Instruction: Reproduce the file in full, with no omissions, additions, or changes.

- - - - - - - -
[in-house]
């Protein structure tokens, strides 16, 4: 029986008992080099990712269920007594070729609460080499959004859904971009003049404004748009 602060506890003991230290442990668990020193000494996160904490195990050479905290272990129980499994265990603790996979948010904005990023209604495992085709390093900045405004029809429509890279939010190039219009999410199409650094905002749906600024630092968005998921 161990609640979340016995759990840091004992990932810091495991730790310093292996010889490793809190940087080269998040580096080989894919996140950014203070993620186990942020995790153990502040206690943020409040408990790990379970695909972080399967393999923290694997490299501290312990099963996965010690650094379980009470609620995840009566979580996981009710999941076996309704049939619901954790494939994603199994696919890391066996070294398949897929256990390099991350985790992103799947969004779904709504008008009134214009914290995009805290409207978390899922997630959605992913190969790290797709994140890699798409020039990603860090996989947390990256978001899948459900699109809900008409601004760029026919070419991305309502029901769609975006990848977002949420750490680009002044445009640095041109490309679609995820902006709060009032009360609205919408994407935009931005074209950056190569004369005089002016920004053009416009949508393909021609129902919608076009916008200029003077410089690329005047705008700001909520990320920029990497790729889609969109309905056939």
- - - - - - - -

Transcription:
[in-house]
């Protein structure tokens, strides 16, 4: 029986008992080099990712269920007594070729609460080499959004859904971009003049404004748009 602060506890003991230290442990668990020193000494996160904490195990050479905290272990129980499994265990603790996979948010904005990023209604495992085709390093900045405004029809429509890279939010190039219009999410199409650094905002749906600024630092968005998921 161990609640979340016995759990840091004992990932810091495991730790310093292996010889490793809190940087080269998040580096080989894919996140950014203070993620186990942020995790153990502040206690943020409040408990790990379970695909972080399967393999923290694997490299501290312990099963996965010690650094379980009470609620995840009566979580996981009710999941076996309704049939619901954790494939994603199994696919890391066996070294398949897929256990390099991350985790992103799947969004779904709504008008009134214009914290995009805290409207978390899922997630959605992913190969790290797709994140890699798409020039990603860090996989947390990256978001899948459900699109809900008409601004760029026919070419991305309502029901769609975006990848977002949420750490680009002044445009640095041109490309679609995820902006709060009032009360609205919408994407935009931005074209950056190569004369005089002016920004053009416009949508393909021609129902919608076009916008200029003077410089690329005047705008700001909520990320920029990497790729889609969109309905056939």